18. Acolyte of Sagan says:

    Could we be looking on creation in progress with the LHC? An atomic collision creates an infinitesimally small black hole which begins to grow. Once detected, it’s too late to do anything about it. It swallows CERN, Switzerland, sucks out the Earth’s core then devours the debris of the planet, on through the Solar Sysytem it goes, eating the local stars, engulfing even the black hole at the centre of the galaxy. After a few tens of billions of years eating its way from galaxy to galaxy, it will have swallowed every atom in the Universe, and the immense gravitational forces at work will cause the black hole to begin collapsing in on itself faster and faster untill the pressure at the core becomes unsubstainable, then BANG!
    And we start all over again.

    Or are we merely witness to some really cool science, and nobody dies?

  19. Daoloth says:

    AofS. Err no. There is not enough mass in solar system to break the Ahandrasekhar limit

  20. Daoloth says:

    Chandrasekhar. Oops

  21. theGreatFuzzy says:

    Isn’t it that if the world were to shrink to a dot, and thus become a mini black hole, its gravitational field would remain essentially the same, as its mass has not changed? So the moon would continue in its orbit about the earth and the earth in its orbit about the sun. Of course we’d all be totally in the dark about it.

  22. FreeFox says:

    @Fuzzy: If gravity was the only force, maybe, but I kinda doubt that molecular biology still works if you eliminate the space between the electron cloud and the protron core… and actually… if the mass stays the same then the orbits should stay the same, too… but if you reduced the size of the planet, the moon, and everything else, without reducing the mass, “subjectively” (ie. in comparison to the size of the objects) the orbits suddenly should increase by several powers, it would be as if the moon or even the sun simply disappeared.

  23. FreeFox says:

    @Daoloth, re: Chandrasekhar Limit – Even if you “jump started” it by creating a first micro-black hole? Or would that change the game? I mean, sure, the total mass of the solar system would stay the same, but couldn’t it initiate some kind of collapse reaction that would then be sufficient to keep collapsing matter around it? (If it would have a slow start and only increase it’s “devouring speed” exponentially, it would make for a neat short story about the last day on earth with the tiny black hole already in existance under the mountains of Switzerland, and those in the know living the last day on earth, savouring all it’s beauty and grieving the “senseless” horrors, knowing that however many hours everything would cease to exist… Thinking along the same lines, I always liked the line from “Schindler’s List” that he who saves one life, saves the world. It may be the the objective world keeps on ticking if our personal one ends, but since all we can ever experience is just a model of the world re-created by our senses, this continued existance of “everything else” has a bit of a theoretical and almost unreal aspect to it. The actual world that we experience does end with each of us.)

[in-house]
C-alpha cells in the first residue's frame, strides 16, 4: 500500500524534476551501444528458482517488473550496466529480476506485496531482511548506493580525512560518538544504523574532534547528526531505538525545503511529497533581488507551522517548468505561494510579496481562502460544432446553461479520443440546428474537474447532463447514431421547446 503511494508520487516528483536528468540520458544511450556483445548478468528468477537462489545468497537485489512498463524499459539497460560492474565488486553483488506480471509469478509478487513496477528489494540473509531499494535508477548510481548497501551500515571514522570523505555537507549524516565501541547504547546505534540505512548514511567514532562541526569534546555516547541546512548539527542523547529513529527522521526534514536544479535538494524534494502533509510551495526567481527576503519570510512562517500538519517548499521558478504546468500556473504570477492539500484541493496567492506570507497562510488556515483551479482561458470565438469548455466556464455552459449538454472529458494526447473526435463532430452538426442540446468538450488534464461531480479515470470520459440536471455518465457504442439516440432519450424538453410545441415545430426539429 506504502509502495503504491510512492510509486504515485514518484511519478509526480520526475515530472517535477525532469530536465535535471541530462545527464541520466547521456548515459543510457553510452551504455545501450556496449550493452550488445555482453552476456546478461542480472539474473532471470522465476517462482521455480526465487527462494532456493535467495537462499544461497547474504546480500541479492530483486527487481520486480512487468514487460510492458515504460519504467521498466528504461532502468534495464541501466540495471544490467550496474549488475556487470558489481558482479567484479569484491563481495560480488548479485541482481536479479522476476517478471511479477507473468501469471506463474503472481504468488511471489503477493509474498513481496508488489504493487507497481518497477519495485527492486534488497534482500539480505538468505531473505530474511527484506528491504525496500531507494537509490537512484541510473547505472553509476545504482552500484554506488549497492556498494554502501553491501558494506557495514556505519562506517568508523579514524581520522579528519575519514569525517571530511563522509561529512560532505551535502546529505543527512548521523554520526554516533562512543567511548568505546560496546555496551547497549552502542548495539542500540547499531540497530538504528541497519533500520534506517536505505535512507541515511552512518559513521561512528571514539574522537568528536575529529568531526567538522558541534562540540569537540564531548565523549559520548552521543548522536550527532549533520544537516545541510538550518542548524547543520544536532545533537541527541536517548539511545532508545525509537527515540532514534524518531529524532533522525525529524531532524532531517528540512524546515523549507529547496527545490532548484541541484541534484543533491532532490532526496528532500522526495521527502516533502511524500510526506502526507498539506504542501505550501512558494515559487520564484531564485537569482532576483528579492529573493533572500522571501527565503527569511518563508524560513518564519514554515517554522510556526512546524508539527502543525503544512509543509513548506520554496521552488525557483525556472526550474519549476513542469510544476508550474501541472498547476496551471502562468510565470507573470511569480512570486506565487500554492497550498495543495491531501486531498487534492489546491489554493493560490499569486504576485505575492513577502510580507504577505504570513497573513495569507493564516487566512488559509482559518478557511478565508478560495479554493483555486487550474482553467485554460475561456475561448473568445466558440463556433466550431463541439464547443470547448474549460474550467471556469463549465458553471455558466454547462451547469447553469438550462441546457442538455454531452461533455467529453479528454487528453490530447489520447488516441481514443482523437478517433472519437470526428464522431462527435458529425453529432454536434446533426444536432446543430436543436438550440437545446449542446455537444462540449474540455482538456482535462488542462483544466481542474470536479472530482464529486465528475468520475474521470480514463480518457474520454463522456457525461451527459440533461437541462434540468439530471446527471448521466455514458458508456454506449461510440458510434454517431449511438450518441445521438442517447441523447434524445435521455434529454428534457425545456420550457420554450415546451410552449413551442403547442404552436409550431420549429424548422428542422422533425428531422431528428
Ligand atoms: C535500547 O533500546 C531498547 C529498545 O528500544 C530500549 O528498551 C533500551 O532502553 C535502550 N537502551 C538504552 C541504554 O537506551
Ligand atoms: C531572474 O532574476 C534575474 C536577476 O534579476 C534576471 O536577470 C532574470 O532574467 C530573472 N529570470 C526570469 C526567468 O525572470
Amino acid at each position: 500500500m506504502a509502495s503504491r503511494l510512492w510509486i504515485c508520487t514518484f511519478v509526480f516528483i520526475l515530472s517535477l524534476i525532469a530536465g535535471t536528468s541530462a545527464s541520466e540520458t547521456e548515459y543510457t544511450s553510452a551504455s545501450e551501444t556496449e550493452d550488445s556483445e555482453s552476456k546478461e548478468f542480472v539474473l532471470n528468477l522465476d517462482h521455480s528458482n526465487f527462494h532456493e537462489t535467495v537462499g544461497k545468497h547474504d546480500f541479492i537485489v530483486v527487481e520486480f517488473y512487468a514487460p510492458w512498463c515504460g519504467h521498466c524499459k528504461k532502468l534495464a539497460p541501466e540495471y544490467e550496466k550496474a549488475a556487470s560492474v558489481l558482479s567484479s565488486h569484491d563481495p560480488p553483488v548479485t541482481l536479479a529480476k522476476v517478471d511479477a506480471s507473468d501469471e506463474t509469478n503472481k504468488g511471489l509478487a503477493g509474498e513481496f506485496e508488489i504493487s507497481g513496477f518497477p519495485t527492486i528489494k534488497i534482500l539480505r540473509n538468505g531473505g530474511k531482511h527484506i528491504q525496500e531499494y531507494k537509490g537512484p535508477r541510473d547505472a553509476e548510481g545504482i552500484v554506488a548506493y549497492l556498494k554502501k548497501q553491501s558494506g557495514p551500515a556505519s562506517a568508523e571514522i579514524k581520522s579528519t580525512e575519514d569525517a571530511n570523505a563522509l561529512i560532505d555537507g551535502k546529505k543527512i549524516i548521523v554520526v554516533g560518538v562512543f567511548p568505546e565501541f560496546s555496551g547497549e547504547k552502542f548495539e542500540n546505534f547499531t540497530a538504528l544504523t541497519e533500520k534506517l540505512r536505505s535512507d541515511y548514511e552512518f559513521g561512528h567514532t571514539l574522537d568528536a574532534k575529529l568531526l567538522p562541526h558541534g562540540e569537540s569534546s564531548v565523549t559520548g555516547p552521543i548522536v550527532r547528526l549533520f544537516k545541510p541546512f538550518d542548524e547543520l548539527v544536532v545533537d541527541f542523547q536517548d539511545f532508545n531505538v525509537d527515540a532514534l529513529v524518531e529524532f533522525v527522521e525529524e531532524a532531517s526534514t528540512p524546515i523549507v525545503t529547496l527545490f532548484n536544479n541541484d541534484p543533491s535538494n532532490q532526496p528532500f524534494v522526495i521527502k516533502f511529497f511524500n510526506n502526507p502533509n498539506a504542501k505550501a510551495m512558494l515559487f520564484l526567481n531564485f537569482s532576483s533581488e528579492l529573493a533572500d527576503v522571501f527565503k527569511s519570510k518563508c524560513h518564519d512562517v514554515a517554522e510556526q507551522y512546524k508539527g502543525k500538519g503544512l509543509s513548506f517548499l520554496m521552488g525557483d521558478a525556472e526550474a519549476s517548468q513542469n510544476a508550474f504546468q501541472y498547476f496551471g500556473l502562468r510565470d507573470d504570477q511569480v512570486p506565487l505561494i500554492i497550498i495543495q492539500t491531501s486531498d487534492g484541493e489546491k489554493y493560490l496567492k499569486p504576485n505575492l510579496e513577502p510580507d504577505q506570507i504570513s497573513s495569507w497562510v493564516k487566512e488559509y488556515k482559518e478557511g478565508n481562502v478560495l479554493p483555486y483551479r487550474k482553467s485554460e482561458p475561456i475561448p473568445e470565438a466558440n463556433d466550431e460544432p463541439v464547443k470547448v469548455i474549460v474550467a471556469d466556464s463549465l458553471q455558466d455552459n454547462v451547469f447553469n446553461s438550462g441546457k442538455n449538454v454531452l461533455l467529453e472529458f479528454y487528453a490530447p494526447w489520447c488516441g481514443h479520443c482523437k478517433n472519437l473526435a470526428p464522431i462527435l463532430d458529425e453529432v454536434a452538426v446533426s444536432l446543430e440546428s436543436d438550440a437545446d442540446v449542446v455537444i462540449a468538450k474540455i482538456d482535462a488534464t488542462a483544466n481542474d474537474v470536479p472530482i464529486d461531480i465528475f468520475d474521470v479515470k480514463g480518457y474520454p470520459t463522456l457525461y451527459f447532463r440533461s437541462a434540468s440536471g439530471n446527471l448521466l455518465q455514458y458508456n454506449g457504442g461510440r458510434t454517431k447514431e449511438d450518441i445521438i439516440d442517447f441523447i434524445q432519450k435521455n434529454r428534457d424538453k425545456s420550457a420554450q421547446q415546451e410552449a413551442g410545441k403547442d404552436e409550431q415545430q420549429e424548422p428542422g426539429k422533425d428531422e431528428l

24. theGreatFuzzy says:

    @FreeFox:”but if you reduced the size of the planet, the moon, and everything else, without reducing the mass, “subjectively” (ie. in comparison to the size of the objects) the orbits suddenly should increase by several powers, it would be as if the moon or even the sun simply disappeared.”

    I dont think I’m getting what you’re getting at!
    I’m pretty sure the sun, planets and moons are treated as mass points (with the mass concentrated at the centre of the planet) when calculating orbits. The force of attraction is k*m1*m2/r^2, the size of the planets don’t come into it.
    But maybe you’re thinking the size of the orbits change with the size of the planets?

    PS. It may even be true that the gravitational field a foot above the earth is the same whether you calcualte it assuming the mass is all at the centre or spread throughtout the sphere, but I can’t swear to it.